"Fed and Treasury officials have identified the disease. It's called deleveraging, or the unwinding of debt. During the credit boom, financial institutions and American households took on too much debt. Between 2002 and 2006, household borrowing grew at an average annual rate of 11%, far outpacing overall economic growth. Borrowing by financial institutions grew by a 10% annualized rate. Now many of those borrowers can't pay back the loans, a problem that is exacerbated by the collapse in housing prices. They need to reduce their dependence on borrowed money, a painful and drawn-out process that can choke off credit and economic growth.
At least three things need to happen to bring the deleveraging process to an end, and they're hard to do at once. Financial institutions and others need to fess up to their mistakes by selling or writing down the value of distressed assets they bought with borrowed money. They need to pay off debt. Finally, they need to rebuild their capital cushions, which have been eroded by losses on those distressed assets."
September 15, 2008
Seems like aged, less than intense board. The story suggests the Lehman board was mostly 'out to lunch.' When I vote for directors of companiues whose stock I own, I automatically vote no for any director more than 70 years old. It's important to have vibrant, 'with it' board members for proper company oversight.
I'm not against old people generally, but a healthy company needs more that old buzzards looking after things.
Who was on this board? Until the 2008 arrival of former US Bancorp chief Jerry Grundhofer, the group was lacking in current financial-knowledge firepower. A number of the members did have past financial-markets expertise, but most of their working lives were tied to a different era: The one before massive securitization, credit-default swaps, derivatives trading, and all the risks those products created.
The board’s members include John Macomber, 80 years old, a former McKinsey & Co. consultant and chief executive of chemical-maker Celanese Corp; John Akers, 74, former IBM chief; Thomas A. Cruikshank, 77, chief executive of Halliburton Co. prior to Vice President Dick Cheney; and Henry Kaufman, 81. In the 1970s and ’80s, Kaufman, the chief economist at Salomon Brothers, was known as “Dr. Doom” for his bearish views on the U.S. economy. Ironically, in April, Mr. Kaufman termed the credit crisis a “global calamity” and criticized the Federal Reserve for “providing only tepid oversight of commercial banking.”
Other current members include: Sir Christopher Gent, 60, the one-time chief of mobile-phone company Vodafone PLC; theater producer Roger S. Berlind, 75; former Telemundo Chief Executive Roland Hernandez, 50; Michael Ainslie, 64, former chief executive of Sotheby’s Holdings; Marsha Johnson Evans, 61, one-time head of the Red Cross and a former Navy rear admiral.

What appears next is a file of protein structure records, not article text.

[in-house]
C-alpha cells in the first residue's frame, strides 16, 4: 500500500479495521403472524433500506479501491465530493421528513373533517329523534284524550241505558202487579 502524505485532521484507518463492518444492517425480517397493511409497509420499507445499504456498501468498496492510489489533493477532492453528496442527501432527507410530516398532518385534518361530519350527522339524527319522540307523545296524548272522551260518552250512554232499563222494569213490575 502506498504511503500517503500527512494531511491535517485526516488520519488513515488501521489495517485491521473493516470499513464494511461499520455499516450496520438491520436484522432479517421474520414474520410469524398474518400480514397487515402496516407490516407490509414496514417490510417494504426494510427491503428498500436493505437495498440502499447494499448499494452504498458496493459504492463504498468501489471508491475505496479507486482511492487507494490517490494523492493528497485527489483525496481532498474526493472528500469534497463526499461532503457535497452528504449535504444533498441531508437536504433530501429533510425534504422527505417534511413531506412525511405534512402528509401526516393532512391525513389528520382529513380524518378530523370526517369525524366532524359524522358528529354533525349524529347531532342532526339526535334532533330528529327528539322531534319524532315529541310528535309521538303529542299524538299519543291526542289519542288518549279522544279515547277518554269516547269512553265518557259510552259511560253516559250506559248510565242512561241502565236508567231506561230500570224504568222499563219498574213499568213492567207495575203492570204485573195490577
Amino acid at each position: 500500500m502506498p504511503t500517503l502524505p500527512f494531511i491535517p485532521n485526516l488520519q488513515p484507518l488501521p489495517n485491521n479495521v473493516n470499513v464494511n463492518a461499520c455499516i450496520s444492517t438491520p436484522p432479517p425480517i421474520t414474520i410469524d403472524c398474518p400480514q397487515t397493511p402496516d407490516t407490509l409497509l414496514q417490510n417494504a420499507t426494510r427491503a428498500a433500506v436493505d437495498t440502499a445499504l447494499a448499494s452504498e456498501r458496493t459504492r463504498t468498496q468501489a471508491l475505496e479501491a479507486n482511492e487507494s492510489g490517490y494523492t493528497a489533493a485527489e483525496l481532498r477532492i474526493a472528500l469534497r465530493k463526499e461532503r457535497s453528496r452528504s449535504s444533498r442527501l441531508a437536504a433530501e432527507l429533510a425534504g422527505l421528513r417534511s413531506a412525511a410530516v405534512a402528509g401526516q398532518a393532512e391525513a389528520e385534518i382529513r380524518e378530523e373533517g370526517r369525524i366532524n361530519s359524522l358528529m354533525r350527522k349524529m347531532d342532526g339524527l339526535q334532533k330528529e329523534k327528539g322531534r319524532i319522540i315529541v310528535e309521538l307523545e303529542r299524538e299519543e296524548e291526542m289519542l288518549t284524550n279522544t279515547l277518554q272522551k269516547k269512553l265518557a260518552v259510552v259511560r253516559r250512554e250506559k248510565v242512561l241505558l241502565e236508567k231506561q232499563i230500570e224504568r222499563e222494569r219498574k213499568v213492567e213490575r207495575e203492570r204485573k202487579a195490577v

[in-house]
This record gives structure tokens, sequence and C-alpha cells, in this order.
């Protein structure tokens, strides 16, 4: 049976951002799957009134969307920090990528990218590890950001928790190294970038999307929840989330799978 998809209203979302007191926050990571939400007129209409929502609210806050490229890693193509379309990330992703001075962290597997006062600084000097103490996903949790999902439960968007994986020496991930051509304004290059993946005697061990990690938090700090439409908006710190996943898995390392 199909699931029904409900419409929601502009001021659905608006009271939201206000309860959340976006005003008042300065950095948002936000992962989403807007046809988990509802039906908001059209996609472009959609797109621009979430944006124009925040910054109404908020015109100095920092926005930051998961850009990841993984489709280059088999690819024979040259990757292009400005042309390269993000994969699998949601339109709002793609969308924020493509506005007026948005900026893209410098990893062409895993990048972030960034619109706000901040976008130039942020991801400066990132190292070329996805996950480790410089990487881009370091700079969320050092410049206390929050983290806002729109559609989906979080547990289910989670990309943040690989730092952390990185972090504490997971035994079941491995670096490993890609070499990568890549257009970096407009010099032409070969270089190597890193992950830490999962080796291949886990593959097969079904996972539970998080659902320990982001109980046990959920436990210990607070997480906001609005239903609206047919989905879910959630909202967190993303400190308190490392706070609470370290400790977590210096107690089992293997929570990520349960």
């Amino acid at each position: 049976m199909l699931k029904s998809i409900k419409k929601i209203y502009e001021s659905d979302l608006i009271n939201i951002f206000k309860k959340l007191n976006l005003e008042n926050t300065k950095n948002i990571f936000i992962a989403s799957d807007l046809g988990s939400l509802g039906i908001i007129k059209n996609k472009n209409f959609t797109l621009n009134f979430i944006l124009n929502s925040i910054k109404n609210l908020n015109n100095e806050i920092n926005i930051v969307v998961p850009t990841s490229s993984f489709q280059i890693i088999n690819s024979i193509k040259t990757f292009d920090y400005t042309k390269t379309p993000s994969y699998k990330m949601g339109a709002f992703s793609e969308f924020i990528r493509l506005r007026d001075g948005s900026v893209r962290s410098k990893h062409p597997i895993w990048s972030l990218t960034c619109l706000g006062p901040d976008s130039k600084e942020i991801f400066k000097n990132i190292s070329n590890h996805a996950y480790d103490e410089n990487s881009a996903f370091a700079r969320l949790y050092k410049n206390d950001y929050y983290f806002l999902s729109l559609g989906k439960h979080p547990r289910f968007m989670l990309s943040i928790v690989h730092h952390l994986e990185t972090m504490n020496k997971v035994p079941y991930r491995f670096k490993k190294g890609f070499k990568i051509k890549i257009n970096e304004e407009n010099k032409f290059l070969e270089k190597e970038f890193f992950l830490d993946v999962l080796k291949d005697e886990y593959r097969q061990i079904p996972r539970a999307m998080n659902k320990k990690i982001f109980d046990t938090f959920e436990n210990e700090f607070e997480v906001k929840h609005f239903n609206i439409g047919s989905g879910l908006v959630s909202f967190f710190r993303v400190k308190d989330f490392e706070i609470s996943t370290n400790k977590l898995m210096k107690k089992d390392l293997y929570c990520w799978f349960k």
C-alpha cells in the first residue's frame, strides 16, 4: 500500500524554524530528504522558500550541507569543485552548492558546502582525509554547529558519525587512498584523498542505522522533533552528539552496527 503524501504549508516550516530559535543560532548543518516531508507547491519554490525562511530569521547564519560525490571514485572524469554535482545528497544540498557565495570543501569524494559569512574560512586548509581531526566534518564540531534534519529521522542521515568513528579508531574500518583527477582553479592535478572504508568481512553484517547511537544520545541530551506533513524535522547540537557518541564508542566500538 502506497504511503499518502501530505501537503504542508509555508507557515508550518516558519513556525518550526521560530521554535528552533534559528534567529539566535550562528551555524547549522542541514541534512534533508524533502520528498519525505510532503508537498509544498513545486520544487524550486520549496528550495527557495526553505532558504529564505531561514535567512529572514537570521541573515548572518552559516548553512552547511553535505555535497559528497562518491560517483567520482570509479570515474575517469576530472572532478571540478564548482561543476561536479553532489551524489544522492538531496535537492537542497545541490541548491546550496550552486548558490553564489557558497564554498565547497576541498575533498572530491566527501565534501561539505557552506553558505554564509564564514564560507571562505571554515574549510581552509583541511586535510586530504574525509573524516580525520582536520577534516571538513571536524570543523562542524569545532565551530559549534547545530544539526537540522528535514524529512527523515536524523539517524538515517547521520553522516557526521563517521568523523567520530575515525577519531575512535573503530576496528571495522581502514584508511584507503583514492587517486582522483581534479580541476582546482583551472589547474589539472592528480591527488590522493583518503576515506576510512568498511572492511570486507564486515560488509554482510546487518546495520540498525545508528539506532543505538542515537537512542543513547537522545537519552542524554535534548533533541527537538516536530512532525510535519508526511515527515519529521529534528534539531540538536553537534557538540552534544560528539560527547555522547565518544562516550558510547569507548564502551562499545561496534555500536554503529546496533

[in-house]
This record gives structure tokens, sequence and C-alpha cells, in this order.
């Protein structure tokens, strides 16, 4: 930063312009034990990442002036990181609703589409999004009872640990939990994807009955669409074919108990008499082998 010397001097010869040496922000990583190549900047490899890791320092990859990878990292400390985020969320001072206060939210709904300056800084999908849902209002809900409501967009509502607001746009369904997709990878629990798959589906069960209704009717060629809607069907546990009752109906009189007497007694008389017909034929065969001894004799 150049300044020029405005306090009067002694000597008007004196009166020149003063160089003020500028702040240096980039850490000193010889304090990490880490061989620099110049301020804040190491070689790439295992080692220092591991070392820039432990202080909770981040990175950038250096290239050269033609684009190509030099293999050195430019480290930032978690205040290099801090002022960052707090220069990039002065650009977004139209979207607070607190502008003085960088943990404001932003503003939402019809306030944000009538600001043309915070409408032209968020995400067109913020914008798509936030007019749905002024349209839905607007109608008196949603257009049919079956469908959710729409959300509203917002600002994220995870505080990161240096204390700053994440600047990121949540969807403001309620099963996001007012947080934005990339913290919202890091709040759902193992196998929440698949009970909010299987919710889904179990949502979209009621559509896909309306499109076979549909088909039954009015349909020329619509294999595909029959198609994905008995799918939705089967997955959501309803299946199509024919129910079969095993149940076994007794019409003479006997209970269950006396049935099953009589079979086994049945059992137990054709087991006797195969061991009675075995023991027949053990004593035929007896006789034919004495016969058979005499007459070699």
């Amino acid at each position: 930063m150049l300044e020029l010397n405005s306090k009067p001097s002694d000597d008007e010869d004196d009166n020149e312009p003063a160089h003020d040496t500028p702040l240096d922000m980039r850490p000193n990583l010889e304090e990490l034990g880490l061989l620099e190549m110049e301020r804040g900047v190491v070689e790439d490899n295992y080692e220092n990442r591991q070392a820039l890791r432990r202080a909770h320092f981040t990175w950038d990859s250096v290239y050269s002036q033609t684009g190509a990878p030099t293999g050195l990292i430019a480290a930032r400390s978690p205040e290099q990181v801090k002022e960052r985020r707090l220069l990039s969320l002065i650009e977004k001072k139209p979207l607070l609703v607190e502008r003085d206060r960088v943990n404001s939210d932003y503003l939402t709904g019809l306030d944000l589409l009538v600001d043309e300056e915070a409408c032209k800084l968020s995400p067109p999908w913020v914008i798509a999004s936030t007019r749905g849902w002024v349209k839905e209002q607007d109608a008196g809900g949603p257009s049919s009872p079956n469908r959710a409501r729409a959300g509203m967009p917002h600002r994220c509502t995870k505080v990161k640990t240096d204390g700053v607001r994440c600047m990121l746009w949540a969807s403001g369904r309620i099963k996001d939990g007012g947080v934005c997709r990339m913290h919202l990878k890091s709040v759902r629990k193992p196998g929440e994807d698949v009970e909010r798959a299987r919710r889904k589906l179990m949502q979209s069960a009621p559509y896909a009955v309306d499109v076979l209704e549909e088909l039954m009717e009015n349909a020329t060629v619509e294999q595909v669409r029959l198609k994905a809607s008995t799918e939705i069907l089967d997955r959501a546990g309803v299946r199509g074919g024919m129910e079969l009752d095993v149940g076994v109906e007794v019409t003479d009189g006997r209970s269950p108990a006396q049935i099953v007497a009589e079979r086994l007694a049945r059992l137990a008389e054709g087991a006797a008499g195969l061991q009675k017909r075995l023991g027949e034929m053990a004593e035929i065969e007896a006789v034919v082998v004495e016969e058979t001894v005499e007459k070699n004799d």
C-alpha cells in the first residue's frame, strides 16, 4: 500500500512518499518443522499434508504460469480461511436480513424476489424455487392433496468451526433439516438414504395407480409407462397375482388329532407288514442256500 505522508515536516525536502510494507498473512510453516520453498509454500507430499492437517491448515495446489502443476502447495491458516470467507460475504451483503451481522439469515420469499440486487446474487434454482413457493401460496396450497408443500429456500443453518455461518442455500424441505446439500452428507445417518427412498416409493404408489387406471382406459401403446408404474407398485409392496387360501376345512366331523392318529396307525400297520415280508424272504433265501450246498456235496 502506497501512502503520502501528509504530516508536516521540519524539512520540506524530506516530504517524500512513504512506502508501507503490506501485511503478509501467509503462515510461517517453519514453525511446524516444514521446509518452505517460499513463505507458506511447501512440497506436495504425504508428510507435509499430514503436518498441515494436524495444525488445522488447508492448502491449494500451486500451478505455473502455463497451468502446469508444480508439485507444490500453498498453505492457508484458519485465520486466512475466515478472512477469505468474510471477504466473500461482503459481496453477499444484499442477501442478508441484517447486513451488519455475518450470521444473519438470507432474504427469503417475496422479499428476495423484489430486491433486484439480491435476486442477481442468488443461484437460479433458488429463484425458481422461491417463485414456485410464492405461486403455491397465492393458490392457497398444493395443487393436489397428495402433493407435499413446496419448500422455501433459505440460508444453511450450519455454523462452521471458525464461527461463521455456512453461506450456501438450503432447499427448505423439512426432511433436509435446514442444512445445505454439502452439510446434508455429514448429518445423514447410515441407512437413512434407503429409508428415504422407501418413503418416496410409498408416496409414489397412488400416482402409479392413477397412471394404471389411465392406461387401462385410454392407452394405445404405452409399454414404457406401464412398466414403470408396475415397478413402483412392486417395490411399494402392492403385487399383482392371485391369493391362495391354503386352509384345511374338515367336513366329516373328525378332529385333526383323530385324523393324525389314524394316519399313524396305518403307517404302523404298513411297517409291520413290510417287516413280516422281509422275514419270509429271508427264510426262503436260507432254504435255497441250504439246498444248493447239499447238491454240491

September 14, 2008
Ahem, may I have a moment of your time Senator Obama and Senator McCain? I really would like your proposed solutions to the terrible problem outlined in this article from Forbes (click on the link below). Or would you prefer to tell me the sky isn't falling? Or is it more fun to talk about lipstick and pigs?
- How will you pay for the massive energy transformations you both promise?
- What will you do to control the costs and pay for Medicare and Medicaid?
- You are apparently not willing to bail out any more investment banks... because the Feds don't have the money?
Just one quote to entice you to read the full column:
"The real liability facing our government is $70 trillion. This represents the present value difference between all the government's projected future spending obligations and all its projected future tax receipts. This fiscal gap takes into account Uncle Sam's need to service official debt--outstanding U.S. government bonds. But it also recognizes all our government's unofficial debts, including its obligation to the soon-to-be-retired baby boomers to pay their Social Security and Medicare benefits.
Given current policies, each of the 78 million boomers can expect, on average, to receive $50,000, in today's dollars, from these programs in each and every year of retirement. Multiply 78 million boomers by a $50,000 annual payment and you get close to $4 trillion per year. This helps you see why our nation's true indebtedness is so extraordinarily high."
September 13, 2008
Champlain Wind Power Plan
Now that Ms. Symington says she wants 20 percent of Vermont's electricity in ten years from windmills, here's how to bring that dream to reality. In addition to using our beautiful windswept mountains, Lake Champlain's southerly breezes should be captured, too, for the 200 plus towers needed.